What I learned from Creative Selection by Ken Kocienda — Book Review

0 min Reading Time


I was not expecting much, but this book has hidden treasures inside. It is an excellent look at how Apple makes innovation.

I didn’t know about this book until the beginning of 2020. When I first saw it in the book store, I wanted to read it. Two weeks later, I bought the book, but I never made the first move, until the beginning of May 2022. When I started the book, it showed me so many interesting facts and memories about Apple; I was shocked.

It took only a week to finish this book. Every sentence, every word, every memory has so much to offer. I learned so many new things about Apple, from an idea to product.

The Content

It has 10 chapters, and in these 10 chapters, Ken Kocienda talks about his 3 main memoris, developing the Safari, developing the iPhone keyboard, and developing the iPad keyboard. There are also other stories about iPad gestures etc. but these 3 stories build the overall structure of the book.

In his Safari development story, I see how Apple is creating a target for all the jobs. This is thanks to Steve Jobs because he was the one who wanted to have the fastest browser in the market. Ken’s job was well defined, develop the fastest browser in the market and run it on macOS. Along the way, he had many troubles, but he learned a lot. He learned what it means to work on Apple. Ken is describing what he learned in his first project with these words;

Look for ways to make quick progress. Watch for project stalls that might indicate a lack of potential. Cut corners to skip unnecessary effort. Remove distractions to focus attention where it needs to be. Start approximating your end goal as soon as possible. Maximize the impact of your most difficult effort. Combine inspiration, decisiveness, and craft to make demos.

Demos, this is an essential part. He states that they performed demos with other developers to iterate, and the demos would be happening twice a week. By doing this amount of demos, they create a foundation to share ideas and iterate to the better version.

Personally, I am amazed by how everything is clear and well defined. Unintentively, I am comparing my work environment to Apple’s, and we are nowhere near in terms of culture and working methods.

He talks a lot about the technical side of the problems and how they solve each one. I really enjoyed these parts and had goosebumps when Steve Jobs first introduced Safari at the MacWorld conference in 2003. The funny thing was after I read that chapter of the book, I opened Safari announcement video and watched it on YouTube.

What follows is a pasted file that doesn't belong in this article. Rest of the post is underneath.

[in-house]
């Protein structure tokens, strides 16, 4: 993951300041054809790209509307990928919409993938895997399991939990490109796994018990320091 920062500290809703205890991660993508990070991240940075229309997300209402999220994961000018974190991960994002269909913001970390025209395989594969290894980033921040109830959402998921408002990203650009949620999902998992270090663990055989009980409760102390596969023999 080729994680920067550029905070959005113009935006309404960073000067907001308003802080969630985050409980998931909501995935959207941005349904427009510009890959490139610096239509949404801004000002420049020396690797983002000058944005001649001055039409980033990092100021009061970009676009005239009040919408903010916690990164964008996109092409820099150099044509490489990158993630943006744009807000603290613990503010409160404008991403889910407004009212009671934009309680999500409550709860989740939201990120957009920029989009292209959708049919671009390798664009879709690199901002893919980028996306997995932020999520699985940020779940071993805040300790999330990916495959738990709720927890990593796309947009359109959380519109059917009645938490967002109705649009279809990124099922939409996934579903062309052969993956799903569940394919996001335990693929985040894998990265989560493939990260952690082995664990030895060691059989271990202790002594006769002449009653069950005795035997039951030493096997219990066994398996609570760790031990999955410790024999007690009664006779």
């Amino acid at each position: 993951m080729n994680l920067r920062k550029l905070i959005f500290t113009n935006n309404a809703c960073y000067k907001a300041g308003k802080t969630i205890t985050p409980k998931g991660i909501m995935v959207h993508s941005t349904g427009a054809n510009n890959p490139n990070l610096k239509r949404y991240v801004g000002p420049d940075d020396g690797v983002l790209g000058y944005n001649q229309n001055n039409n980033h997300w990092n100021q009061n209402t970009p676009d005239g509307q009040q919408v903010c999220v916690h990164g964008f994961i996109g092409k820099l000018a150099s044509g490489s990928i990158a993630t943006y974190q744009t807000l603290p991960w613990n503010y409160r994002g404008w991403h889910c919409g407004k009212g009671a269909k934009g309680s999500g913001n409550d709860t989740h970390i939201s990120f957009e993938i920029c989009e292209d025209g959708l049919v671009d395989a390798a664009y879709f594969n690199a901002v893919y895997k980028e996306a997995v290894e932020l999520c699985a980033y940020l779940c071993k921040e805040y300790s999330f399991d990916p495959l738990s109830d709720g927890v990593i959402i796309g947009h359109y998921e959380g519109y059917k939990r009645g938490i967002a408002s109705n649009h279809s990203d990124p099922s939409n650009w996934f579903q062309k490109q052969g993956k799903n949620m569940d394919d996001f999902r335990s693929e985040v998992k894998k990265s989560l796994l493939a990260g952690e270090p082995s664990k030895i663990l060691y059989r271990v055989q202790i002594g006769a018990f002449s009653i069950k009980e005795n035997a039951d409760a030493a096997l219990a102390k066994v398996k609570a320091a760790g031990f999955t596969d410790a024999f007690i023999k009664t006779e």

The other memory he talks about is the iPhone keyboard development process. He was not working on the keyboard at first, but after the struggles on the keyboard team, the head is ordered to stop everything and work on iPhone’s keyboard to all the developers. It may sound like an enormous thing, but here, again, the target was well defined, create a working keyboard for a touch screen. After many demos, the author’s design promised positive steps to this target, and he is moved to the keyboard team.

Again, during the process, he talks about many technical struggles and how they solved it. How these demos also included design choices, real-time usage feedbacks, and how they iterate to the better version. One thing I really liked was when a developer created something, he/she shares it with others to tests it. Every day, they send their feedbacks to improve it. For me, this is an excellent tool because every single day, you will be sure that an improvement will be made.

I was also super excited when Steve Jobs announced the first iPhone. You can feel the relief and pleasure they got after the announcement.

The last memory was about the iPad — both its keyboard and gestures. The book started with the iPad Keyboards. Ken and his colleague designed two different keyboards, one with like Mac’s keyboard with all the buttons and one with fewer buttons. They put a button to switch between the keyboards. They were ready to ship this feature on the iPad; however, things didn’t go as they planned. During the demo, Ken was presenting the new keyboard to Steve Jobs. He states that Steve Jobs went back and forth between the keyboards, looked at them in detail and he asked the following question

We only need one of these, right?

Ken agreed to him. Then, Steve Jobs asked the following question.

Which one do you think we should use?

As Ken liked the keyboard with bigger keys, he chose it. Steve Jobs said that is what we are going to go with, and the demo was over. It was one of the moments where an important decision has been made according to the human experience with the feature. All over the book, you can see many moments where human experience is the most valuable thing.

Before the final chapter, Ken is asking one of the most popular questions,

Why do some products, like the iPhone, turn out as well as they do?

He answers this question in three-part,

  1. Demo making creative selection process.
  2. Seven essential elements of the Apple development approach, inspiration, collaboration, craft, diligence, decisiveness, taste, and empathy.
  3. A combination of people and commitment.

He sums up why Apple was able to develop iPhone and iPad with these parts. Lastly, he shared their recipe for making software on Apple.

A small group of people built a work culture based on applying the seven essential elements through an ongoing process of creative selection.

He concludes his book with how he designed the multi-touch gestures of the iPad and how he changed the idea of Steve Jobs about the gestures during a demo.

It was a great joy to read this book. To see Apple from inside, learning about the development process of Safari, iPhone, and iPad was thrilling. If you have any interest in what I wrote in this story, you should read it.

Share on

More Stories